This Day in Naval History – October 20

1824 - U.S. Schooner Porpoise captures four pirate ships off Cuba. 1944 - Seventh Fleet lands over 60,000 Army troops on Leyte, Philippines while Japanese aircraft attack. 1952 - Task Force 77 establishes ECM Hunter/Killer Teams of 2 ECM equipped aircraft and an armed escort of 4 Skyraiders and 4 Corsairs. 1967 - Operation Coronado VII began in Mekong Delta, Vietnam. 1983 - Due to political strife, USS Independence (CV-59 ) ordered to Grenada. (Source: Navy News Service)

LCS 'Independence' Greeted at New Home Port

Photo credit USN

LCS Independence arrives at its new home port led through San Diego Bay by a water-spraying tugboat. Independence, the lead ship in the trimaran hull-variant, is the second vessel in the Navy’s Littoral Combat Ship program. It’s also the second LCS to arrive at Naval Base San Diego, where the Navy plans to base its future fleet of 55 ships. The first littoral combat ship, Freedom, arrived in San Diego in 2010. Independence left Mayport, Fla., in early April, traveling through the Panama Canal with a stop in Manzanillo…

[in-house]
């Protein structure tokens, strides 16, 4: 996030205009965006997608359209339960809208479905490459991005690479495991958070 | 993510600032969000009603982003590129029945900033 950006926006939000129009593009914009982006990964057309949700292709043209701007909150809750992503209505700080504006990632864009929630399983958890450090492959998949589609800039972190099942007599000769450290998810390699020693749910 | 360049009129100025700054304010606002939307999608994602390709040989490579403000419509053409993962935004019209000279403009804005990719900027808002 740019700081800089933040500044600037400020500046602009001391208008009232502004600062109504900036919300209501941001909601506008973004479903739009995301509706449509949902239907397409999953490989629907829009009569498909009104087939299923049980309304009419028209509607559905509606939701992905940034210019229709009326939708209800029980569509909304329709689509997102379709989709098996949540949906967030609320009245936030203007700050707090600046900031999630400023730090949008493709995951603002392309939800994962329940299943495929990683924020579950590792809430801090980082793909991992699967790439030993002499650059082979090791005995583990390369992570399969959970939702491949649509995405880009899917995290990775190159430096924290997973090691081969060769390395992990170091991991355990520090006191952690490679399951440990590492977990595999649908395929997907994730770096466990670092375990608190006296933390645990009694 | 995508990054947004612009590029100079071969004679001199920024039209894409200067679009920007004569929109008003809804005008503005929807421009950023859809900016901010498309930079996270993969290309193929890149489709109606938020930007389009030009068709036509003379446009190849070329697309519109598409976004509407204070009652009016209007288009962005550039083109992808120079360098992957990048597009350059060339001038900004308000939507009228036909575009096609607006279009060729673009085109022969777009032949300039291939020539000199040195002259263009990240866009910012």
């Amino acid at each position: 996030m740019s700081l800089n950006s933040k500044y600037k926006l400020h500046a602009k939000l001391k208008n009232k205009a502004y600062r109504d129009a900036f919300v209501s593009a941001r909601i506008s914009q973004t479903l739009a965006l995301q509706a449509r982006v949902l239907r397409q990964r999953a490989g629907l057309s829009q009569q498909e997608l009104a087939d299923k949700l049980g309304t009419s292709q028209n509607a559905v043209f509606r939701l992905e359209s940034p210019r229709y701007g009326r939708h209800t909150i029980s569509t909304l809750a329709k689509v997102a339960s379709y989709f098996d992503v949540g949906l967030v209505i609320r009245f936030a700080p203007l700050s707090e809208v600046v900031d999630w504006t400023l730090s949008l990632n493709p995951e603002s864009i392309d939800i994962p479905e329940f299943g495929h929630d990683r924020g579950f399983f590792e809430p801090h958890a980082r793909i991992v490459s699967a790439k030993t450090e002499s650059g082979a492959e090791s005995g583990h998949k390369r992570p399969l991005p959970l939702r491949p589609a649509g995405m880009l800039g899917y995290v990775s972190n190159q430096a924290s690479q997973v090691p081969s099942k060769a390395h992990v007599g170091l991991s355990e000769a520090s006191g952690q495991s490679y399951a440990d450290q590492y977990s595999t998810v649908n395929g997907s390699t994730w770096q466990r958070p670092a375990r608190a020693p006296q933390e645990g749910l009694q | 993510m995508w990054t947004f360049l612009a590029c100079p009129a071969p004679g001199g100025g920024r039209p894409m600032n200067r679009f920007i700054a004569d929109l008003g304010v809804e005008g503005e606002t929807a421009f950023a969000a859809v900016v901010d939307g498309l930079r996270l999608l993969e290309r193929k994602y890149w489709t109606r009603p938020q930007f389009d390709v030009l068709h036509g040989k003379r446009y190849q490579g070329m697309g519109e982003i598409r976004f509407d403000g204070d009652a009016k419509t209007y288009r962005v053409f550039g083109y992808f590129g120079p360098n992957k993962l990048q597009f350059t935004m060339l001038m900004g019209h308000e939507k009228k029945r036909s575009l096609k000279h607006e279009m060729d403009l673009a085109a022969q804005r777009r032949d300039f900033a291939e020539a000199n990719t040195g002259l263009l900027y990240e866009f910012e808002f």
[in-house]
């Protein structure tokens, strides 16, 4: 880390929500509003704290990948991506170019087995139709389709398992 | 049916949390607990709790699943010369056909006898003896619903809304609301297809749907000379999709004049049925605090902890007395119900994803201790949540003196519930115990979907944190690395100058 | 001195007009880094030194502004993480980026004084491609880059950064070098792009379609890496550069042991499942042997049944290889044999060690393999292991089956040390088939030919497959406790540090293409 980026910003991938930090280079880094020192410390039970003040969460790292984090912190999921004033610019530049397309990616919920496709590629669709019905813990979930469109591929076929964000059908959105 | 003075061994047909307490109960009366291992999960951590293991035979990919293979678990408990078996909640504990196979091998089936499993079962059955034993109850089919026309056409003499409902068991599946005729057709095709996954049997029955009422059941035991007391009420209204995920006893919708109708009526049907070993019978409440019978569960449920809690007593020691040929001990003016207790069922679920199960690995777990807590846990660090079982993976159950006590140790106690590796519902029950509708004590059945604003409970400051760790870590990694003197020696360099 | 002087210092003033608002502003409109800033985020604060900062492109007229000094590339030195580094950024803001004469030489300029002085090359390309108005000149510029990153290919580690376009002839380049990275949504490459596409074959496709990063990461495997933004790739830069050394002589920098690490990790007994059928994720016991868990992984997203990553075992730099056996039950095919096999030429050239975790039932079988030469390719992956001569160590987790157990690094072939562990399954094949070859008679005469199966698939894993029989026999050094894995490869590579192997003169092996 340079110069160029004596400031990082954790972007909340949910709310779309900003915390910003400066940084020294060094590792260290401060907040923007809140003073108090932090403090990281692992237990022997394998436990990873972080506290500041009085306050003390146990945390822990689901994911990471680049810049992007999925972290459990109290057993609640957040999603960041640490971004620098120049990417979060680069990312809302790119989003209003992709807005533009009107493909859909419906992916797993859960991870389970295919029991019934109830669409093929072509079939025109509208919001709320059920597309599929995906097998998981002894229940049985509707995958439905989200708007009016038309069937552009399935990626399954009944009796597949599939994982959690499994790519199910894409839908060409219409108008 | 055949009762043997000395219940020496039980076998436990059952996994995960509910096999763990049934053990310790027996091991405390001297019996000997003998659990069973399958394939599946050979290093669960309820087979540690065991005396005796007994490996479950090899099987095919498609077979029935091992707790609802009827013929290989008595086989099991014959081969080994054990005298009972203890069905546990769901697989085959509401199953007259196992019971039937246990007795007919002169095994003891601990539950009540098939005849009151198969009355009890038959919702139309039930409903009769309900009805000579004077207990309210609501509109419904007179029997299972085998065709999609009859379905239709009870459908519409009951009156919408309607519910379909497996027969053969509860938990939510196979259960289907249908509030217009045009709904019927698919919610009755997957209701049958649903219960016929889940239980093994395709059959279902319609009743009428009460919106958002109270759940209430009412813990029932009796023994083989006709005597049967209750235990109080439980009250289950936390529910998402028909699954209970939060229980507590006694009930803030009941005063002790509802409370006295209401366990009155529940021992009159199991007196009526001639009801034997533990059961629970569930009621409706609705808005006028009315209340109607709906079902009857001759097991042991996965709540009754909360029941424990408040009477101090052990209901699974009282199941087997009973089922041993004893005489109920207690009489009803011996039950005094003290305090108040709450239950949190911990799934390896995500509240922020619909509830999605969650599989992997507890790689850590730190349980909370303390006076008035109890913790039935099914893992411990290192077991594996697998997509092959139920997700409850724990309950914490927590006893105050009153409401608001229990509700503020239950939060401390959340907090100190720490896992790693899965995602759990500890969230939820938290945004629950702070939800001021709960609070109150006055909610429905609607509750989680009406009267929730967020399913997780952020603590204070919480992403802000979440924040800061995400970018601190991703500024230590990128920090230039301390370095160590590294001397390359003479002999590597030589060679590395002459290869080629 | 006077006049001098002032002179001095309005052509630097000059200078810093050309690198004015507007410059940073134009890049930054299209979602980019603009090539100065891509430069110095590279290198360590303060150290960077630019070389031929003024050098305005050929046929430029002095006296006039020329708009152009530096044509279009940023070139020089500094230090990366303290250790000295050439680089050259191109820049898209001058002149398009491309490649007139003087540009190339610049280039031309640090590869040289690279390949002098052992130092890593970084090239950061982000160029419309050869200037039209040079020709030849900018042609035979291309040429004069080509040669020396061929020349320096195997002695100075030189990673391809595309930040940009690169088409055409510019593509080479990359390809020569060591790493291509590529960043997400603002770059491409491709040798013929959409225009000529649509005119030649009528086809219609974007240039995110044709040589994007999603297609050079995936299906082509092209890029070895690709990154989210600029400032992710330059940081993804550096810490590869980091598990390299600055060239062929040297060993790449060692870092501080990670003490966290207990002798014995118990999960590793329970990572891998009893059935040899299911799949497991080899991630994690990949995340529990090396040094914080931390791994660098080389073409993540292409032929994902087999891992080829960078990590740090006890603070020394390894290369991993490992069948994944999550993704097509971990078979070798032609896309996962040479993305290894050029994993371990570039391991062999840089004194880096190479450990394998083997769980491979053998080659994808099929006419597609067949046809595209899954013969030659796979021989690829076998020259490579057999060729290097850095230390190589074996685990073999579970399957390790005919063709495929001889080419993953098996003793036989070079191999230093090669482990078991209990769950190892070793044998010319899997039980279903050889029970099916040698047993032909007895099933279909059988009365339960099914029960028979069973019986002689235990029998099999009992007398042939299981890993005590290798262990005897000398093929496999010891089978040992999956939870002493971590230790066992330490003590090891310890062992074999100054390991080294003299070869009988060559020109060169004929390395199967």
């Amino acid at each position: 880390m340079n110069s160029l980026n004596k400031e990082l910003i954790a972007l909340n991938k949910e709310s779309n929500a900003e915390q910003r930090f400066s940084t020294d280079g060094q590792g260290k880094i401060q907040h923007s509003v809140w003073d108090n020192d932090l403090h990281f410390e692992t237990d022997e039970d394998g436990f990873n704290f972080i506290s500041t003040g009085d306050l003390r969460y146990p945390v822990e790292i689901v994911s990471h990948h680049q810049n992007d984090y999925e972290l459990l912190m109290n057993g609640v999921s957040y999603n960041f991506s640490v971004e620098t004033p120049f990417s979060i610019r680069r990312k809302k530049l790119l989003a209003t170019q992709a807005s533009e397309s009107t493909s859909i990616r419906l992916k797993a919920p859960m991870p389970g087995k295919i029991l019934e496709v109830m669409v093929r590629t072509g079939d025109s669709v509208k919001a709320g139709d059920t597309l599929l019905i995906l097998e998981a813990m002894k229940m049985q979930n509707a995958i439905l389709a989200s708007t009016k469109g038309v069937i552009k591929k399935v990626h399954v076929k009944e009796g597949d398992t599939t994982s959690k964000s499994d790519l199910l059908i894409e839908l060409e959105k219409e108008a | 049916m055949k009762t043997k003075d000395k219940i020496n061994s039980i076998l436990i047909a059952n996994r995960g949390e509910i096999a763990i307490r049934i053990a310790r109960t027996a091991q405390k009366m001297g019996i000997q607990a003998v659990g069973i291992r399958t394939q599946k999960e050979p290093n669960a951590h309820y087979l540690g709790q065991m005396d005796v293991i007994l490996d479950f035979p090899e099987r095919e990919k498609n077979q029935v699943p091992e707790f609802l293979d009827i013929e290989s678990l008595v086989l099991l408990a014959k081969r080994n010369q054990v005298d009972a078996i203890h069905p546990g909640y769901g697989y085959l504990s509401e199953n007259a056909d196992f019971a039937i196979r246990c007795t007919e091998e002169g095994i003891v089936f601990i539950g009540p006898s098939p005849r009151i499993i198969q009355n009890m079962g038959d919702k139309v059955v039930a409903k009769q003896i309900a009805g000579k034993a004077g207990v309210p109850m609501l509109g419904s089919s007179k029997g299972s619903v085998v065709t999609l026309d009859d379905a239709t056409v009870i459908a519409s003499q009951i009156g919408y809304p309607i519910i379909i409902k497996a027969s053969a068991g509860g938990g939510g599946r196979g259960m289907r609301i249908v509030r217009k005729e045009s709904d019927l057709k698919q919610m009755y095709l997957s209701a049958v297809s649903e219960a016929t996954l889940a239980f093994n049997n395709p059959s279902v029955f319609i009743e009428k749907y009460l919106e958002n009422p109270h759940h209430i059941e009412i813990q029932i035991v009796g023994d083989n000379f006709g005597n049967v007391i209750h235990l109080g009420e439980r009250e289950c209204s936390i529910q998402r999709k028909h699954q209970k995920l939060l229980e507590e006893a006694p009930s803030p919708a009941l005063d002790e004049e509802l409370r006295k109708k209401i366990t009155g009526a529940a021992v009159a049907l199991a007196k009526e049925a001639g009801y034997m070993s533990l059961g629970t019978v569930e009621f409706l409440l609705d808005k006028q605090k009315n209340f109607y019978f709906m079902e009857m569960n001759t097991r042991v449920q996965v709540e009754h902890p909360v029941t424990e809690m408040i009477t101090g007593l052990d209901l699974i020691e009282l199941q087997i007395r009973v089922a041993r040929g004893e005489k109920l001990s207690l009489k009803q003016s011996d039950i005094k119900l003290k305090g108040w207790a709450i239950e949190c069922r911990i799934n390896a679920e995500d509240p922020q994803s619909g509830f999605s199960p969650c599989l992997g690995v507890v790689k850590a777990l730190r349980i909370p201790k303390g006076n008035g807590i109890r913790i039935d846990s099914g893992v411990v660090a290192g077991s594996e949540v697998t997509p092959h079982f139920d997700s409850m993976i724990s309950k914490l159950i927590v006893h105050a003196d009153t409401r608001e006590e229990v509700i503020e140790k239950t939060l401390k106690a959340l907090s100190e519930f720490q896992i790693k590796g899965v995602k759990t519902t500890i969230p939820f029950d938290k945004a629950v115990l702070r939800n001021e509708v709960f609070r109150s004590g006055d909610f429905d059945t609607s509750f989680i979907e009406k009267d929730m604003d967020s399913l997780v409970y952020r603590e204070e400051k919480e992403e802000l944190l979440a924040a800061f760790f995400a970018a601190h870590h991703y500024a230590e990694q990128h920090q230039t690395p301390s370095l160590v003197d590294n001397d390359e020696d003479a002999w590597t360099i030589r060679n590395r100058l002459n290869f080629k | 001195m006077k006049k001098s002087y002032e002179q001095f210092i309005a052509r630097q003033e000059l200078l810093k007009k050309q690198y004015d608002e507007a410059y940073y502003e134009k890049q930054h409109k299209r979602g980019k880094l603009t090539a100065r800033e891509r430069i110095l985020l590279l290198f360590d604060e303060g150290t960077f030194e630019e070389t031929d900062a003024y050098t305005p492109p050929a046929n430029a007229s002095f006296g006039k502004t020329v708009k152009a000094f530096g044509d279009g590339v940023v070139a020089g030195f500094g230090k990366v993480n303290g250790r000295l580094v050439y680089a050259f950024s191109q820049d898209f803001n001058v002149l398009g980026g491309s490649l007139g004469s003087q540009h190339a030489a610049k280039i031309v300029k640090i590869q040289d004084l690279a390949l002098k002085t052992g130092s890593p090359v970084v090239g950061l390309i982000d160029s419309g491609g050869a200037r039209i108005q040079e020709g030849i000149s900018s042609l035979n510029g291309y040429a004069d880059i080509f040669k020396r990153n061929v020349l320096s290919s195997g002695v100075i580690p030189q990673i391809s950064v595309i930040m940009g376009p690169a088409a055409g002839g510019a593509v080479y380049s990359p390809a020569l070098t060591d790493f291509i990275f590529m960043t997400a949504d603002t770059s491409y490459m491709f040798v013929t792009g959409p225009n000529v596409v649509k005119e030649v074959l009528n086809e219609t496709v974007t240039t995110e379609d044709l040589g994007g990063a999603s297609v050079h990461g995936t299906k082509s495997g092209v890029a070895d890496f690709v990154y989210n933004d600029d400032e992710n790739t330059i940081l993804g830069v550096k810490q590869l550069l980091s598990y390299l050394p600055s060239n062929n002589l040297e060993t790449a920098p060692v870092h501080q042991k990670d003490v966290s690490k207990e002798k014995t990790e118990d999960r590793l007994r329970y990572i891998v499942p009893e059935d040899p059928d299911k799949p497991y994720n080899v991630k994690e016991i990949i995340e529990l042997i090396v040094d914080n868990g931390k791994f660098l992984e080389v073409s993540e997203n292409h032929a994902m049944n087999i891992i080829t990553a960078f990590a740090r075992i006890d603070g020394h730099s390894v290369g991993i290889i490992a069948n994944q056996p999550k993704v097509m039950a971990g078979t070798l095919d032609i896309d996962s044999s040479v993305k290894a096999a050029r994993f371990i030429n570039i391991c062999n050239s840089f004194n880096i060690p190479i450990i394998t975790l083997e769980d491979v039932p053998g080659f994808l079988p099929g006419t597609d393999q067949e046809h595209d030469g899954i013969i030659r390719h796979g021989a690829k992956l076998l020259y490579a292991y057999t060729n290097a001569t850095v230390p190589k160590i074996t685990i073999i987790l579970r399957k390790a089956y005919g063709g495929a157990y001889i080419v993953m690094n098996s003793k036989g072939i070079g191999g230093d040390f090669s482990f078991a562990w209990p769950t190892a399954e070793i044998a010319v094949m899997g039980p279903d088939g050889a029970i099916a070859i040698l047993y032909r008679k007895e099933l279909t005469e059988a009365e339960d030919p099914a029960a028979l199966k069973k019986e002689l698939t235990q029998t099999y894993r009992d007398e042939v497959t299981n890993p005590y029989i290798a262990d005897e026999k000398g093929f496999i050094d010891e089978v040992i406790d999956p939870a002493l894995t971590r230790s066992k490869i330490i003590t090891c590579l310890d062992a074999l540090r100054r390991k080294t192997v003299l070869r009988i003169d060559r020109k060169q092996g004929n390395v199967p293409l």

Navy Accepts Delivery of USS Gabrielle Giffords

Former U.S. Rep. Gabrielle Gabby Giffords waves to a crowd in front of the littoral combat ship, USS Gabrielle Giffords (LCS 10), named for her. Giffords was on the stage as Dr. Jill Biden christened the ship at Austal USA in Mobile, Ala. The 419-foot ship was built at the Austal shipyard and is the Navy's 10th littoral combat ship designed to operate in shallow waters near the coast. It is 16th U.S. naval ship to be named for a woman and only the 13th since 1850 to be named for a living person.